When was the first time that you thought to yourself ‘OMG, I’ve made it?’
I think part of my success is that I haven’t allowed myself to have that moment yet! I don’t know if or when I’ll ever have that thought because I don’t think I’ll ever be truly satisfied with what I’ve achieved – I’m someone who always strives for more.
A lot of us have either re-discovered, or just discovered, a love of baking over the last few months – any advice to a beginner who’s just learning the basics of cake-making?
Here are my top five tips for making a successful cake at any skill level:
- 1) Use the best quality ingredients that you can get – it will undoubtedly affect your end product.
- 2) Invest in high quality equipment – using a Kenwood kMix will 100% help in making your cakes the best they can be.
- 3) You must take your time with creaming your butter and sugar together, but never overmix your dry ingredients – always use butter at room temperature to help the creaming process and when it’s time to add your flour, only just incorporate it, especially if it contains gluten.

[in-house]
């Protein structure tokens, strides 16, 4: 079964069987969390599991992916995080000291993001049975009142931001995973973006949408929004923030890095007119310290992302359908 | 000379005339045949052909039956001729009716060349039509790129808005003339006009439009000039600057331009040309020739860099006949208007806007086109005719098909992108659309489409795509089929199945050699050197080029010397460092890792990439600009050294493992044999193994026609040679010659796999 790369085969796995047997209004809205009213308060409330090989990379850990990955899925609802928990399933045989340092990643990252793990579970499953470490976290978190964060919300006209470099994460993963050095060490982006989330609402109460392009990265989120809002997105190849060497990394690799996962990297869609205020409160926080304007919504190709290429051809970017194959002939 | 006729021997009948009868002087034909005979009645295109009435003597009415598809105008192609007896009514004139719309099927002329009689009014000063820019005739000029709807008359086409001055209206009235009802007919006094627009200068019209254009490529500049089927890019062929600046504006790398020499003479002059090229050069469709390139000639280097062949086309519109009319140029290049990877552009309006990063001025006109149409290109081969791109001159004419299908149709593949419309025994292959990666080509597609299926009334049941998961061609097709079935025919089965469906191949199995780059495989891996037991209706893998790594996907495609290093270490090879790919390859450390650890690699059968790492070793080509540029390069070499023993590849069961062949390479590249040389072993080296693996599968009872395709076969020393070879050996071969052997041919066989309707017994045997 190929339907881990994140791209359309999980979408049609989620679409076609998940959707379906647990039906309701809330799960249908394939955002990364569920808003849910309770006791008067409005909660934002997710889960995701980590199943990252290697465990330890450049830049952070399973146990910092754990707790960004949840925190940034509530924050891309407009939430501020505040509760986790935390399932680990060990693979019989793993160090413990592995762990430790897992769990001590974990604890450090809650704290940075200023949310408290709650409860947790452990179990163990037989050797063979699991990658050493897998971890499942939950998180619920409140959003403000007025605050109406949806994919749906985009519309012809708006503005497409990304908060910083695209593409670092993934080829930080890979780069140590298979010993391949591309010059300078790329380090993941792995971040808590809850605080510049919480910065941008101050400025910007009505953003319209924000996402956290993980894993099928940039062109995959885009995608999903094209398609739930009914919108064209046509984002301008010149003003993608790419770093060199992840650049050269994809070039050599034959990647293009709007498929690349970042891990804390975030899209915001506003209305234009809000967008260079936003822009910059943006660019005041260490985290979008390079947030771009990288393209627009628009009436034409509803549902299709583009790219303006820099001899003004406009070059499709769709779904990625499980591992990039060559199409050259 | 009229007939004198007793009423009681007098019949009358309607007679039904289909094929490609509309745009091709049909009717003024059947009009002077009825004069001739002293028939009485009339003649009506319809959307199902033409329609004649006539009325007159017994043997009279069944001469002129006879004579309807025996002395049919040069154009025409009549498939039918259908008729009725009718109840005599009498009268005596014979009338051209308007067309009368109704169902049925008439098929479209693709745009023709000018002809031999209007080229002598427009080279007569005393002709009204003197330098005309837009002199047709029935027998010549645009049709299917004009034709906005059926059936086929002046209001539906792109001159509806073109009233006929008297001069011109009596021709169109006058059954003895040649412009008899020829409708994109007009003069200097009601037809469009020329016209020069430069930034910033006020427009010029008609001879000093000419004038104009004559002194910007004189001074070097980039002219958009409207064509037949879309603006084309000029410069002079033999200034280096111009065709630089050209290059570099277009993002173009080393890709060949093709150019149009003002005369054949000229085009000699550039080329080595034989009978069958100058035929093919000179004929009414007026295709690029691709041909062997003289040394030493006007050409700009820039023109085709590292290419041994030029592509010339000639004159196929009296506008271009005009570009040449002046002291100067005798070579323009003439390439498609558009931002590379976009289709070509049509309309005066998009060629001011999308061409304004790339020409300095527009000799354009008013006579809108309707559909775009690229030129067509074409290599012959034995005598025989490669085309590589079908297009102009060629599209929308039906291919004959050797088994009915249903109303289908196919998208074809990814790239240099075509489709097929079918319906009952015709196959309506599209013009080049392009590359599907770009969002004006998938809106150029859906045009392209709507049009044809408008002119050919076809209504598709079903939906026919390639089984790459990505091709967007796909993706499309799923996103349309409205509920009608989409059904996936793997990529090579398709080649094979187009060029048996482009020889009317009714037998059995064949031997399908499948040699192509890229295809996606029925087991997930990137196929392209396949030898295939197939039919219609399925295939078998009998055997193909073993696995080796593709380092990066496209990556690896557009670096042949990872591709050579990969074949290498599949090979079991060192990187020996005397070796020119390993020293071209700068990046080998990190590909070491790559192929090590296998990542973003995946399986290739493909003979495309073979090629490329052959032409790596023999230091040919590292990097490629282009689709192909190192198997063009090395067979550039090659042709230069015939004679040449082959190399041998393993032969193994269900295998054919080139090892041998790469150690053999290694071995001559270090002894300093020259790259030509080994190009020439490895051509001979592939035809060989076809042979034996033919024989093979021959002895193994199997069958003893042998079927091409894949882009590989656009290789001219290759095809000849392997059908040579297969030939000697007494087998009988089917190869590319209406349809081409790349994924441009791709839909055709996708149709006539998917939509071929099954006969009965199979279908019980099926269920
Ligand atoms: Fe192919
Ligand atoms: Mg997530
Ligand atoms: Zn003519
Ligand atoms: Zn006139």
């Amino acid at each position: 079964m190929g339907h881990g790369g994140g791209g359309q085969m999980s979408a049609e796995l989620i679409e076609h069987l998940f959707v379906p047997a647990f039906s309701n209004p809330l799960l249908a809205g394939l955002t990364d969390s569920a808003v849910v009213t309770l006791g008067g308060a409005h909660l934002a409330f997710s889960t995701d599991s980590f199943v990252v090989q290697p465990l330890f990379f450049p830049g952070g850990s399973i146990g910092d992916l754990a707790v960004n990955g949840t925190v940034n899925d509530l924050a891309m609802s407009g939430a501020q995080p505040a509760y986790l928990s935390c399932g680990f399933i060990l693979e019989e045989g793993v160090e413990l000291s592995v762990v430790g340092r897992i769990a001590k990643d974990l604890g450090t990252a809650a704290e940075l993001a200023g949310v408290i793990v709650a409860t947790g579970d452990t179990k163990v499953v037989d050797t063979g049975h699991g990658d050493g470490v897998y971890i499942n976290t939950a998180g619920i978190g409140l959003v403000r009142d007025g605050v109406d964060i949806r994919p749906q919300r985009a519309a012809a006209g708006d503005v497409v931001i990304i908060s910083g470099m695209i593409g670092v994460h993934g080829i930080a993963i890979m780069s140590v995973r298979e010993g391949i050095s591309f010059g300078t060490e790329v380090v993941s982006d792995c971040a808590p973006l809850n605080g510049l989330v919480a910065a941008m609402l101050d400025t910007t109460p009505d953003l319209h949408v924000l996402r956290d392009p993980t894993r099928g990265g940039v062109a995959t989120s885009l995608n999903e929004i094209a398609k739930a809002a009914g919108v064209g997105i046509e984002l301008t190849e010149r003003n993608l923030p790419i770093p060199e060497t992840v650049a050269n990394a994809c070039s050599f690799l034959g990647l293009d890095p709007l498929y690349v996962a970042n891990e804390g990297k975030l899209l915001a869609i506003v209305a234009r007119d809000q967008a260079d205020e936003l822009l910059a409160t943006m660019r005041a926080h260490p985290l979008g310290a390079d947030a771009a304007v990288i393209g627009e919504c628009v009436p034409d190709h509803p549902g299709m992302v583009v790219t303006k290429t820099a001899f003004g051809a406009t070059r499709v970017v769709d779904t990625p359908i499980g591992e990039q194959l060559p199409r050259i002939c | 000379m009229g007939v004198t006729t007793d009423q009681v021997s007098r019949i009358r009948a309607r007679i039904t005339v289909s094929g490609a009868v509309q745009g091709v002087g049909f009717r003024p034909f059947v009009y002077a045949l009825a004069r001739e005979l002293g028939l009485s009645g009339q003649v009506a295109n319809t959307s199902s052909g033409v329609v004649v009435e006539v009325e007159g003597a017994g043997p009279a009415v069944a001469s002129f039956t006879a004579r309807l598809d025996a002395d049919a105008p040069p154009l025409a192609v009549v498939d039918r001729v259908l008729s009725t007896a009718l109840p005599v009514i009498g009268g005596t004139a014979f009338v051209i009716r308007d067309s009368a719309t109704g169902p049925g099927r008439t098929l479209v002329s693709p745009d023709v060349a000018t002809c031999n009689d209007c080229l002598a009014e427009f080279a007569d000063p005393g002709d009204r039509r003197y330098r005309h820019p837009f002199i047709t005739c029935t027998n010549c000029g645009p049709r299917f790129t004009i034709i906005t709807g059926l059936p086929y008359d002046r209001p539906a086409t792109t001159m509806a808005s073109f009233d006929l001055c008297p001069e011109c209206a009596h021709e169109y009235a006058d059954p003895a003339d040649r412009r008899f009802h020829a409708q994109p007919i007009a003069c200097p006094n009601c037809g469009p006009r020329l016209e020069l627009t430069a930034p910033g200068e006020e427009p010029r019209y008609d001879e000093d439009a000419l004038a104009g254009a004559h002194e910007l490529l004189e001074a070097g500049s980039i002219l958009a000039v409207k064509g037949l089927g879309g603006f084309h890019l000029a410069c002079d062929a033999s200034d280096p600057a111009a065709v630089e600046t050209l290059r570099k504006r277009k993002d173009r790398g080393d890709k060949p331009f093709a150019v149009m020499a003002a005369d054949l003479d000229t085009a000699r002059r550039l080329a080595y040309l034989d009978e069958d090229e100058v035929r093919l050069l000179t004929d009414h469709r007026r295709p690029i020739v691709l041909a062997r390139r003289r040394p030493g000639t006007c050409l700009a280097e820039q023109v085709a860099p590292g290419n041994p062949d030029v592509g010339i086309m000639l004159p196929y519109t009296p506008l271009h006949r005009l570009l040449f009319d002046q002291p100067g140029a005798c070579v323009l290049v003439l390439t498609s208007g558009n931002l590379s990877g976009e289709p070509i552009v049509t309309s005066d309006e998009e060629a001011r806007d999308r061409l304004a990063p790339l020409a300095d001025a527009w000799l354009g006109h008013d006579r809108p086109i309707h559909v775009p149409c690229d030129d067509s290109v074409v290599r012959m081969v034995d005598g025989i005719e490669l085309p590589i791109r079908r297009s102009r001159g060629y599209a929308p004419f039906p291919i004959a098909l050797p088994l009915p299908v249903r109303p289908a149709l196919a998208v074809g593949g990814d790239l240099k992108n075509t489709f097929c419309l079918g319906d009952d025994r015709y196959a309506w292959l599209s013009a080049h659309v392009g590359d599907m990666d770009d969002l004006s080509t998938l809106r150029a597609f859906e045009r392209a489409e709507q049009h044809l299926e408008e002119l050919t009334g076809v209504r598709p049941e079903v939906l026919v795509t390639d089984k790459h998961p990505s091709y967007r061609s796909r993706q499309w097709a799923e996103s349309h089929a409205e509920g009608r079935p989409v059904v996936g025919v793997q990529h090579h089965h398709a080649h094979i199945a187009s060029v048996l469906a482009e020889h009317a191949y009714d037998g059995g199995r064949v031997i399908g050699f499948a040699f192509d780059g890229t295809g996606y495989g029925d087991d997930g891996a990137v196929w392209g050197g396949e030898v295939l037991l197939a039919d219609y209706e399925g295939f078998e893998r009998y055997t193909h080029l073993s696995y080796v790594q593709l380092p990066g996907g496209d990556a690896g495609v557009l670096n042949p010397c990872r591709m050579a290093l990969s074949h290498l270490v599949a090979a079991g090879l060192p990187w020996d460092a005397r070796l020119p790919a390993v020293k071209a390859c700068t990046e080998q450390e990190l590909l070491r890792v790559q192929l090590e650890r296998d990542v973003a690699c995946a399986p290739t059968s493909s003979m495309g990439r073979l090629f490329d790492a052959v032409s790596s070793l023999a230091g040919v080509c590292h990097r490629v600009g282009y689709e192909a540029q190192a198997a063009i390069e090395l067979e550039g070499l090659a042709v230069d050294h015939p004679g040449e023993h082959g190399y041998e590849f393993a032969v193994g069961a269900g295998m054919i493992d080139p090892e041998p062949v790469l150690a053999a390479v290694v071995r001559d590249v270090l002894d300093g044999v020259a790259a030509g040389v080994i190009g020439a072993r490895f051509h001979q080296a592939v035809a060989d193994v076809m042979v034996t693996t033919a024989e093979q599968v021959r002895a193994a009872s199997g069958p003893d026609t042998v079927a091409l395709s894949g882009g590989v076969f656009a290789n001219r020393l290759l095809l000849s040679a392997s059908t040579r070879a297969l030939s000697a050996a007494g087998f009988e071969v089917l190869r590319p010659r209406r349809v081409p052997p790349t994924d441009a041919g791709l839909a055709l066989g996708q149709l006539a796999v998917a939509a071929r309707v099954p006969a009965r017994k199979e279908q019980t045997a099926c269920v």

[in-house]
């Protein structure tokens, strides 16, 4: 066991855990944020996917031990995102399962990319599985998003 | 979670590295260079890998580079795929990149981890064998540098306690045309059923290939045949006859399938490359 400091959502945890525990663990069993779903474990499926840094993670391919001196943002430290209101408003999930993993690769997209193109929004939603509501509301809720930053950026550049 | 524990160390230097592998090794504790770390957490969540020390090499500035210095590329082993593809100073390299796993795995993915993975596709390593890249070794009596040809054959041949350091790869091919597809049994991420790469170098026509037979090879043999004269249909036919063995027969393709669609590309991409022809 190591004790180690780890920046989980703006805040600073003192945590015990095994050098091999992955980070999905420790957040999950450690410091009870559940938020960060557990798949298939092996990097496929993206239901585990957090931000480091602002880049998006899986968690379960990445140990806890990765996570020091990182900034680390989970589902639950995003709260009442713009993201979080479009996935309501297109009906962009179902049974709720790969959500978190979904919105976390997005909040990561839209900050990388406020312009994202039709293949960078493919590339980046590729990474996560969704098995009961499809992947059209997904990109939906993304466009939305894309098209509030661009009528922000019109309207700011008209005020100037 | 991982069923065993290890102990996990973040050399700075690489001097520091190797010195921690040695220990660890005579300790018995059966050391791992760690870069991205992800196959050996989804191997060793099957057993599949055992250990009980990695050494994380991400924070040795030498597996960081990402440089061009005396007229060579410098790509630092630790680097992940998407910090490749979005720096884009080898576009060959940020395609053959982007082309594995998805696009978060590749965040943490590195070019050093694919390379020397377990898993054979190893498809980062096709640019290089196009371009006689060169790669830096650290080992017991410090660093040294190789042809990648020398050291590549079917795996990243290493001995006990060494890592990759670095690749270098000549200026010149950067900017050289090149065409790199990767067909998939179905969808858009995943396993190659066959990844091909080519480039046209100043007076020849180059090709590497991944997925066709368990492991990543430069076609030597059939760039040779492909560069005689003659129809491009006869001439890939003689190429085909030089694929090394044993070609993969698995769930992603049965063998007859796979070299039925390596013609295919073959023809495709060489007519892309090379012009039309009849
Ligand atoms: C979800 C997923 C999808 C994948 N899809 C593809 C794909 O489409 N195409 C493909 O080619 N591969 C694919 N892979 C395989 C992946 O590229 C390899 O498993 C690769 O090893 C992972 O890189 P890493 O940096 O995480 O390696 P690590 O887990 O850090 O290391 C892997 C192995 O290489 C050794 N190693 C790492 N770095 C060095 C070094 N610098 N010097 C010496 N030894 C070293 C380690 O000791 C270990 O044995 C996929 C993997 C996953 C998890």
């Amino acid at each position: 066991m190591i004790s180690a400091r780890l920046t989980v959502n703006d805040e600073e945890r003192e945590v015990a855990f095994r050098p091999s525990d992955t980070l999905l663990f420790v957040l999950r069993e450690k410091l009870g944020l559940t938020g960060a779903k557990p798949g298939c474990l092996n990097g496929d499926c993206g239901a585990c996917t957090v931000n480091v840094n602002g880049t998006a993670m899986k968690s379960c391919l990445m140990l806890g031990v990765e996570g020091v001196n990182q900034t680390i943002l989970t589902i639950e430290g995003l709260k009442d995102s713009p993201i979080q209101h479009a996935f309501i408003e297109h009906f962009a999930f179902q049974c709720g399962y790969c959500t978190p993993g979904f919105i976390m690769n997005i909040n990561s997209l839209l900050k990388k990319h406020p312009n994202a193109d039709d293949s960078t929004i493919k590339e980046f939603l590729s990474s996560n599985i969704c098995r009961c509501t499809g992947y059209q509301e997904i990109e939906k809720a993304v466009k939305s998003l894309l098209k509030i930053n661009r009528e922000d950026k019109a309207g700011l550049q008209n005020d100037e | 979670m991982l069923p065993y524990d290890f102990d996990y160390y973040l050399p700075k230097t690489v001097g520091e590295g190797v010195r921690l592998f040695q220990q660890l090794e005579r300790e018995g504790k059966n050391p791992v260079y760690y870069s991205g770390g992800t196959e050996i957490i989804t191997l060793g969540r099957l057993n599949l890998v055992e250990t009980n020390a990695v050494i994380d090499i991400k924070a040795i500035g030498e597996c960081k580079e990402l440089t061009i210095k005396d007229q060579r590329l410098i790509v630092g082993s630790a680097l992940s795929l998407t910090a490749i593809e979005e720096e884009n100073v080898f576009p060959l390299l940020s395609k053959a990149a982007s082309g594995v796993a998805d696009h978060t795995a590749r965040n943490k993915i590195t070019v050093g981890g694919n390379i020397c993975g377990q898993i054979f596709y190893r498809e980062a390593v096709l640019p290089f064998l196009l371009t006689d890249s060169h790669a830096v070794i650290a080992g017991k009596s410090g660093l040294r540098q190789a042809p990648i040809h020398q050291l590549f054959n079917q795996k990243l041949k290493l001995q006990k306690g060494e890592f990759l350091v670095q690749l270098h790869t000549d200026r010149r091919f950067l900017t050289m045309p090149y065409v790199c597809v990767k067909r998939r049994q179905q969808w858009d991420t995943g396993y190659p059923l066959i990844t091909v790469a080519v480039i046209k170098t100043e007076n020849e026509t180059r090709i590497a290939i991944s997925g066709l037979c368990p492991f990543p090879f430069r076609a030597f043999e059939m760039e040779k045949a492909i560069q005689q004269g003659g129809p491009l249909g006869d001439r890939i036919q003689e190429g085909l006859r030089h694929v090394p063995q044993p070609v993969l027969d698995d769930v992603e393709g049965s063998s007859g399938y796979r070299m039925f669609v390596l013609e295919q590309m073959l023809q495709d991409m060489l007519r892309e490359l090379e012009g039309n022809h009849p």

- 4) Get to know your oven – every one is different! Once you know your oven well, you can make sure you adjust its temperature as needed, bake for the right amount of time, and rotate your baking as necessary. Ovens should always be set to fan bake when baking.
- 5) Have fun with it! Baking is totally a science, but being a self-taught baker has allowed me to find my own creativity with it and figure out how to push the rules and boundaries. Next time you bake, I urge you to take a recipe and play with it a little by switching up the fruit, adding your favourite spice or some finely chopped herbs.